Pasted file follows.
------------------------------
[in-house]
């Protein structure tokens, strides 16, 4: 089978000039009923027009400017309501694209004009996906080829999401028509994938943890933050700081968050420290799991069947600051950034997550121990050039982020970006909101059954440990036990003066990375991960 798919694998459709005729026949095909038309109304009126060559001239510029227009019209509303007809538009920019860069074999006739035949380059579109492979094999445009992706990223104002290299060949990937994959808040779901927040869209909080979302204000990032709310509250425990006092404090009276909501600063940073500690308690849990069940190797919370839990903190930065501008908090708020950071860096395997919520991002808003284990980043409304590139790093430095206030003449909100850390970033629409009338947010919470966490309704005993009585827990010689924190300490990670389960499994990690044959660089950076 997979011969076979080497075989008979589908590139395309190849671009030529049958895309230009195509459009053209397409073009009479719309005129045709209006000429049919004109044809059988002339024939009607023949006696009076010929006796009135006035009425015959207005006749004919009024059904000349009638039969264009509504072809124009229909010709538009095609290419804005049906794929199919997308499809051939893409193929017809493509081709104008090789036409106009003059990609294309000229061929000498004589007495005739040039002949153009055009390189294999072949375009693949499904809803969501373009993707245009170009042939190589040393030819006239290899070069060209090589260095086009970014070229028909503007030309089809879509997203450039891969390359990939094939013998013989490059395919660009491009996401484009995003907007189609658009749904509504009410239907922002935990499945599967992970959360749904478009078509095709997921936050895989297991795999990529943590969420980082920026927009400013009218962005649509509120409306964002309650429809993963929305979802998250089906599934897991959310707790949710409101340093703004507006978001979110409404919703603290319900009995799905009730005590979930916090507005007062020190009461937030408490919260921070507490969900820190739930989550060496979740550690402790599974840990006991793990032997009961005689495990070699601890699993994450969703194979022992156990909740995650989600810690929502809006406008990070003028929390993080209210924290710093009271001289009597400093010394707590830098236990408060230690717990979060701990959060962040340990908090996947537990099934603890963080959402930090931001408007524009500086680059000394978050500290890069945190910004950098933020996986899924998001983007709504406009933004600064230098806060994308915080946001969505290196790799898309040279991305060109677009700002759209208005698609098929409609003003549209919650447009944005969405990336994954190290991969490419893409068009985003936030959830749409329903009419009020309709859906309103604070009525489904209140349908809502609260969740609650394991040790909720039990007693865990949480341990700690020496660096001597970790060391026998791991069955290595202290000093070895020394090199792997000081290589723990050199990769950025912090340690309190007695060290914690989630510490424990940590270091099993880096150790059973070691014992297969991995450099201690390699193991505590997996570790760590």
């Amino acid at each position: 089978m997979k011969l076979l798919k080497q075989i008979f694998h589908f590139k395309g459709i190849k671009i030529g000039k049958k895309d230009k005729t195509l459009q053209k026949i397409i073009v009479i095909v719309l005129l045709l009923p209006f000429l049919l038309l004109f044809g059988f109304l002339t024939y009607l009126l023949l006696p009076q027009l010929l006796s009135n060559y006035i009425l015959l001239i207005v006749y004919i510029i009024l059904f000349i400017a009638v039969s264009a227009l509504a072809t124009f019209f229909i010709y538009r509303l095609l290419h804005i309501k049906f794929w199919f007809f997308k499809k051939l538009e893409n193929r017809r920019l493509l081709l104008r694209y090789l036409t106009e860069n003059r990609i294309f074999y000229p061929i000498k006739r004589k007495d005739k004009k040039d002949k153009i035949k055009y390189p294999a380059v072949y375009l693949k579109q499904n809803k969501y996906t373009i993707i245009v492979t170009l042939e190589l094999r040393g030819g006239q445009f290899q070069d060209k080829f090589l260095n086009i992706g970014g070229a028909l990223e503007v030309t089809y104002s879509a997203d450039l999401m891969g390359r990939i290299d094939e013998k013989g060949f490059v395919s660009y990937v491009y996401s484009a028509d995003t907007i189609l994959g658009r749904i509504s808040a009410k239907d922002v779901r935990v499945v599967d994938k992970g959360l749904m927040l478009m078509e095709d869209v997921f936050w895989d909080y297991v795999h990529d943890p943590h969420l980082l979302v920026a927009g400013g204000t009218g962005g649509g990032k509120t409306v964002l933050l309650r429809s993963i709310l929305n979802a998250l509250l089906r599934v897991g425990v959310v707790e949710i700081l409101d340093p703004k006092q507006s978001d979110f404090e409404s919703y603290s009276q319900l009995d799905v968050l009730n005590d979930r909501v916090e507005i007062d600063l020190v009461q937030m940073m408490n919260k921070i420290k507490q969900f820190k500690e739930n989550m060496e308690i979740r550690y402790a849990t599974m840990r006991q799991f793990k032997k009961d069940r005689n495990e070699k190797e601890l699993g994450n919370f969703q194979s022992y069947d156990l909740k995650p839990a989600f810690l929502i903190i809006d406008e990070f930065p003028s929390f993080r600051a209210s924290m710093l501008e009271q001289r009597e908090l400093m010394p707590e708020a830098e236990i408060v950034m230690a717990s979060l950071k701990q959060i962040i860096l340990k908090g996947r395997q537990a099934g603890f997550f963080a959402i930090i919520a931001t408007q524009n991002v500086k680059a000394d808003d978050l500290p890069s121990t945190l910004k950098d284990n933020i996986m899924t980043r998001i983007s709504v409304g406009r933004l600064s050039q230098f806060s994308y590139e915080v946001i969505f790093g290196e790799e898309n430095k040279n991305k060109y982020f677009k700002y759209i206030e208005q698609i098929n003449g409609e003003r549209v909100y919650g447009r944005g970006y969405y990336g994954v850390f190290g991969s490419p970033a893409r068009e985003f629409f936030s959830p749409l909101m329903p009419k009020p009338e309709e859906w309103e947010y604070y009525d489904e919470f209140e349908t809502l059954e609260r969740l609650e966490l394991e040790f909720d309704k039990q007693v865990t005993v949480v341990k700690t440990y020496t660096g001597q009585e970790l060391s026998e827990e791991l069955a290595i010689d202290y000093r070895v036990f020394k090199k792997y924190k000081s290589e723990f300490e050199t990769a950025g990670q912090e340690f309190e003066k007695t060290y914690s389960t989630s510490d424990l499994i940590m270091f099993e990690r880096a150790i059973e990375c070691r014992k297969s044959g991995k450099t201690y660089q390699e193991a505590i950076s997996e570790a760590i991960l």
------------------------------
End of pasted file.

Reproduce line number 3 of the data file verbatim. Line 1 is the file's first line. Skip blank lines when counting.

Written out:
């Amino acid at each position: 089978m997979k011969l076979l798919k080497q075989i008979f694998h589908f590139k395309g459709i190849k671009i030529g000039k049958k895309d230009k005729t195509l459009q053209k026949i397409i073009v009479i095909v719309l005129l045709l009923p209006f000429l049919l038309l004109f044809g059988f109304l002339t024939y009607l009126l023949l006696p009076q027009l010929l006796s009135n060559y006035i009425l015959l001239i207005v006749y004919i510029i009024l059904f000349i400017a009638v039969s264009a227009l509504a072809t124009f019209f229909i010709y538009r509303l095609l290419h804005i309501k049906f794929w199919f007809f997308k499809k051939l538009e893409n193929r017809r920019l493509l081709l104008r694209y090789l036409t106009e860069n003059r990609i294309f074999y000229p061929i000498k006739r004589k007495d005739k004009k040039d002949k153009i035949k055009y390189p294999a380059v072949y375009l693949k579109q499904n809803k969501y996906t373009i993707i245009v492979t170009l042939e190589l094999r040393g030819g006239q445009f290899q070069d060209k080829f090589l260095n086009i992706g970014g070229a028909l990223e503007v030309t089809y104002s879509a997203d450039l999401m891969g390359r990939i290299d094939e013998k013989g060949f490059v395919s660009y990937v491009y996401s484009a028509d995003t907007i189609l994959g658009r749904i509504s808040a009410k239907d922002v779901r935990v499945v599967d994938k992970g959360l749904m927040l478009m078509e095709d869209v997921f936050w895989d909080y297991v795999h990529d943890p943590h969420l980082l979302v920026a927009g400013g204000t009218g962005g649509g990032k509120t409306v964002l933050l309650r429809s993963i709310l929305n979802a998250l509250l089906r599934v897991g425990v959310v707790e949710i700081l409101d340093p703004k006092q507006s978001d979110f404090e409404s919703y603290s009276q319900l009995d799905v968050l009730n005590d979930r909501v916090e507005i007062d600063l020190v009461q937030m940073m408490n919260k921070i420290k507490q969900f820190k500690e739930n989550m060496e308690i979740r550690y402790a849990t599974m840990r006991q799991f793990k032997k009961d069940r005689n495990e070699k190797e601890l699993g994450n919370f969703q194979s022992y069947d156990l909740k995650p839990a989600f810690l929502i903190i809006d406008e990070f930065p003028s929390f993080r600051a209210s924290m710093l501008e009271q001289r009597e908090l400093m010394p707590e708020a830098e236990i408060v950034m230690a717990s979060l950071k701990q959060i962040i860096l340990k908090g996947r395997q537990a099934g603890f997550f963080a959402i930090i919520a931001t408007q524009n991002v500086k680059a000394d808003d978050l500290p890069s121990t945190l910004k950098d284990n933020i996986m899924t980043r998001i983007s709504v409304g406009r933004l600064s050039q230098f806060s994308y590139e915080v946001i969505f790093g290196e790799e898309n430095k040279n991305k060109y982020f677009k700002y759209i206030e208005q698609i098929n003449g409609e003003r549209v909100y919650g447009r944005g970006y969405y990336g994954v850390f190290g991969s490419p970033a893409r068009e985003f629409f936030s959830p749409l909101m329903p009419k009020p009338e309709e859906w309103e947010y604070y009525d489904e919470f209140e349908t809502l059954e609260r969740l609650e966490l394991e040790f909720d309704k039990q007693v865990t005993v949480v341990k700690t440990y020496t660096g001597q009585e970790l060391s026998e827990e791991l069955a290595i010689d202290y000093r070895v036990f020394k090199k792997y924190k000081s290589e723990f300490e050199t990769a950025g990670q912090e340690f309190e003066k007695t060290y914690s389960t989630s510490d424990l499994i940590m270091f099993e990690r880096a150790i059973e990375c070691r014992k297969s044959g991995k450099t201690y660089q390699e193991a505590i950076s997996e570790a760590i991960l």